protected health information phi privacy security and confidentiality best practices
Prepare a 2-page interprofessional staff update on HIPAA and appropriate social media use in health care.
Health professionals today are increasingly accountable for the use of protected health information (PHI). Various government and regulatory agencies promote and support privacy and security through a variety of activities. Examples include:
- Meaningful use of electronic health records (EHR).
- Provision of EHR incentive programs through Medicare and Medicaid.
- Enforcement of the Health Insurance Portability and Accountability Act (HIPAA) rules.
- Release of educational resources and tools to help providers and hospitals address privacy, security, and confidentiality risks in their practices.
Technological advances, such as the use of social media platforms and applications for patient progress tracking and communication, have provided more access to health information and improved communication between care providers and patients.
At the same time, advances such as these have resulted in more risk for protecting PHI. Nurses typically receive annual training on protecting patient information in their everyday practice. This training usually emphasizes privacy, security, and confidentiality best practices such as:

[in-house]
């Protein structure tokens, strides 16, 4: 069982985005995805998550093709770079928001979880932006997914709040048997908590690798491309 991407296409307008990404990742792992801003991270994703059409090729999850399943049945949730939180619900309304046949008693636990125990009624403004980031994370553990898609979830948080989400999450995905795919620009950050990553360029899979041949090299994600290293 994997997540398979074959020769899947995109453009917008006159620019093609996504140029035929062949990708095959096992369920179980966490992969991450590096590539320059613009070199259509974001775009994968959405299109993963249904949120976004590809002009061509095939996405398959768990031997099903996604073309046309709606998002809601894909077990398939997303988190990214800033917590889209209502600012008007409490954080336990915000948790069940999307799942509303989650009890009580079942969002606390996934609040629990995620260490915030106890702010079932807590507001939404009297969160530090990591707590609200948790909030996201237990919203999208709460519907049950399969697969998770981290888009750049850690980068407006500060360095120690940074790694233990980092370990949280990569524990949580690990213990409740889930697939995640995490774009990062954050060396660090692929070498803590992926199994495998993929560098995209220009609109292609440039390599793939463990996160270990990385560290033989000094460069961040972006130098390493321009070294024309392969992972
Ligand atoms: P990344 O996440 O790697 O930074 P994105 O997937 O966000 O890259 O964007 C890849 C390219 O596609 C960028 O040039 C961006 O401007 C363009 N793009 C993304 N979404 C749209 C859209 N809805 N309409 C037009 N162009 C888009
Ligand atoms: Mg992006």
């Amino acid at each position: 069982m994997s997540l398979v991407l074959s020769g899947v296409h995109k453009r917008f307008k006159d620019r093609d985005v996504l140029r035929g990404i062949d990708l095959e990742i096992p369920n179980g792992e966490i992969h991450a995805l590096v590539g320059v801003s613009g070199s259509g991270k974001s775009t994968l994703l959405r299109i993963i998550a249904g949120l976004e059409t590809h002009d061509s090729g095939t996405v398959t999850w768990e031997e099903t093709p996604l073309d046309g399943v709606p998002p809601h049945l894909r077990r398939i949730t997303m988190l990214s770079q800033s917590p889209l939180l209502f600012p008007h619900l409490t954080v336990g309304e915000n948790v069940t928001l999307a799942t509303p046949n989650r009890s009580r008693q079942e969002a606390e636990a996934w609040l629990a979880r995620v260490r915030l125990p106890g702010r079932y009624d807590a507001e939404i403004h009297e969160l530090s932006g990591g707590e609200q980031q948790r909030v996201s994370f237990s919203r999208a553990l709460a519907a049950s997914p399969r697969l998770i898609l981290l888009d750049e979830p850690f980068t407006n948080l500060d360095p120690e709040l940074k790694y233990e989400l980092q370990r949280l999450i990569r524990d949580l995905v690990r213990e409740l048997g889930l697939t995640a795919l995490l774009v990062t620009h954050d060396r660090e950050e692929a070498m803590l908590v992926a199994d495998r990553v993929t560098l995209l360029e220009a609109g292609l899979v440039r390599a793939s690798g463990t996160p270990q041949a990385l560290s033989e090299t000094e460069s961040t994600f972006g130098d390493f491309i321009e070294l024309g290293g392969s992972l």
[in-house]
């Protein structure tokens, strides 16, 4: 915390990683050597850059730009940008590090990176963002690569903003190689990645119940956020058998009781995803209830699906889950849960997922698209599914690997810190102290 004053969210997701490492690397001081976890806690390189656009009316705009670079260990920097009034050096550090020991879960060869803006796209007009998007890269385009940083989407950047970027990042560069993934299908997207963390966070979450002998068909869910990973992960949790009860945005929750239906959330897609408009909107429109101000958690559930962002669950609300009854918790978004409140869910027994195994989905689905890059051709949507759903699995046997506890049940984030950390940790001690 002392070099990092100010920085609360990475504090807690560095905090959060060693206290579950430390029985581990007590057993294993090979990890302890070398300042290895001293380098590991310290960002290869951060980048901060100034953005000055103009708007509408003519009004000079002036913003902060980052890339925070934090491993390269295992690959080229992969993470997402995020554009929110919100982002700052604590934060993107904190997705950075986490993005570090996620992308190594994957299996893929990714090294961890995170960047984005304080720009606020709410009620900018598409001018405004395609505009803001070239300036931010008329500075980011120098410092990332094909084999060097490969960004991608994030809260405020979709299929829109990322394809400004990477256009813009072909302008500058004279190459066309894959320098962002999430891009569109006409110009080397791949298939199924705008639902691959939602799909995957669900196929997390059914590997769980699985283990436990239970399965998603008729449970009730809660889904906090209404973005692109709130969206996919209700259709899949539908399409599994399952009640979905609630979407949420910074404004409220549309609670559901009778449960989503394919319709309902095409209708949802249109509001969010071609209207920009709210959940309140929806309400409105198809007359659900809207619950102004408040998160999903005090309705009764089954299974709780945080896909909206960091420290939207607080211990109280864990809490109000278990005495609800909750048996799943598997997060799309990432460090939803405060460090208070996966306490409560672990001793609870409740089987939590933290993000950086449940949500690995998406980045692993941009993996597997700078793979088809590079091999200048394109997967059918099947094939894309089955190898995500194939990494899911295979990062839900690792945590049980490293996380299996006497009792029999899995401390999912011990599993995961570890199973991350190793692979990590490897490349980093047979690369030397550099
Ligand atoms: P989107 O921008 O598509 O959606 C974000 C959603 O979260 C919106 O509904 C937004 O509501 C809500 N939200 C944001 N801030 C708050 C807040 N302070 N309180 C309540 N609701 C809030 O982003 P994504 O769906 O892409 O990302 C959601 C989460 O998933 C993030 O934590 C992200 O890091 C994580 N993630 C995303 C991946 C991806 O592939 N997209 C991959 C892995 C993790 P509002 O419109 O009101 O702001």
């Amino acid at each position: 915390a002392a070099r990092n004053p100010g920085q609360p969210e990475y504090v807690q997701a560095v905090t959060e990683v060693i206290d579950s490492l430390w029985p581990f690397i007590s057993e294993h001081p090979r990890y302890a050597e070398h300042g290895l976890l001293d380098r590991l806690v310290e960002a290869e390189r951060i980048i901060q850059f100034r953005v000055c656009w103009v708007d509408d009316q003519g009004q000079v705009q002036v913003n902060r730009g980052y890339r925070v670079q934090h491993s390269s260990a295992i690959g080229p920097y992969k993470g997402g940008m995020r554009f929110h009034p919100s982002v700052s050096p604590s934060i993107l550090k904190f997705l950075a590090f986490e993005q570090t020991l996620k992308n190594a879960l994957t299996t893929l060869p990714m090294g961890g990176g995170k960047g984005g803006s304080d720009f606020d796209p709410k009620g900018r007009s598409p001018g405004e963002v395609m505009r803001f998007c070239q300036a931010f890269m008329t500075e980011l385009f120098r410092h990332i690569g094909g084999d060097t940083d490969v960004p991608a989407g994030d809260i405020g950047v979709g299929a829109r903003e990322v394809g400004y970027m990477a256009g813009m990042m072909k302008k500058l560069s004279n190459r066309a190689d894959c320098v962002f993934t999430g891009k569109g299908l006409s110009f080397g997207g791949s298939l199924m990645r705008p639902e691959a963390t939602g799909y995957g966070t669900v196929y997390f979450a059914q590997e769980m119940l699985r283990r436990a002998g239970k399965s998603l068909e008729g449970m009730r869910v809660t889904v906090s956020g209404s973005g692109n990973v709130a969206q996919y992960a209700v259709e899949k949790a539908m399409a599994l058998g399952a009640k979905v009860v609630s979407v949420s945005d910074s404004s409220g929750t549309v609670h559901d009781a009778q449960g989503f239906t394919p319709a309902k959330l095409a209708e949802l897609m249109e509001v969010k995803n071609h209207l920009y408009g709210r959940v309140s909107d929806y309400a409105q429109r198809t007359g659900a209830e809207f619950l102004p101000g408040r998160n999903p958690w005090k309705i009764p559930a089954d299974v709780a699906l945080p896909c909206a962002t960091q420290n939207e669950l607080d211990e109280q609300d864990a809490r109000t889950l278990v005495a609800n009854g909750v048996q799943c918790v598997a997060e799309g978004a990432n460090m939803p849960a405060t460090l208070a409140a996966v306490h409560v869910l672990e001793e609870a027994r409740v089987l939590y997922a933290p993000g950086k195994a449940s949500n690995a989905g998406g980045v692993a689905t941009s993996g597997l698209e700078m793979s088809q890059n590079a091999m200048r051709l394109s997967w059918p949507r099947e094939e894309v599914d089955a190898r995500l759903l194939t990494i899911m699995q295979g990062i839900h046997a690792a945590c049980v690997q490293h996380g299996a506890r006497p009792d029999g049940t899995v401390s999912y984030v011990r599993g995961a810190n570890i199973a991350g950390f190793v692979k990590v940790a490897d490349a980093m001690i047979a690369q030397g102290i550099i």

- Keeping passwords secure.
- Logging out of public computers.
- Sharing patient information only with those directly providing care or who have been granted permission to receive this information.
Today, one of the major risks associated with privacy and confidentiality of patient identity and data relates to social media. Many nurses and other health care providers place themselves at risk when they use social media or other electronic communication systems inappropriately. For example, a Texas nurse was recently terminated for posting patient vaccination information on Facebook. In another case, a New York nurse was terminated for posting an insensitive emergency department photo on her Instagram account.
Health care providers today must develop their skills in mitigating risks to their patients and themselves related to patient information. At the same time, they need to be able distinguish between effective and ineffective uses of social media in health care.
This assessment will require you to develop a staff update for the interprofessional team to encourage team members to protect the privacy, confidentiality, and security of patient information.
In this assessment, assume you are a nurse in an acute care, community, school, nursing home, or other health care setting. Before your shift begins, you scroll through Facebook and notice that a coworker has posted a photo of herself and a patient on Facebook. The post states, â€œI am so happy Jane is feeling better. She is just the best patient Iâ€™ve ever had, and I am excited that she is on the road to recovery.â€
You have recently completed your annual continuing education requirements at work and realize this is a breach of your organizationâ€™s social media policy. Your organization requires employees to immediately report such breaches to the privacy officer to ensure the post is removed immediately and that the nurse responsible receives appropriate corrective action.
You follow appropriate organizational protocols and report the breach to the privacy officer. The privacy officer takes swift action to remove the post. Due to the severity of the breach, the organization terminates the nurse.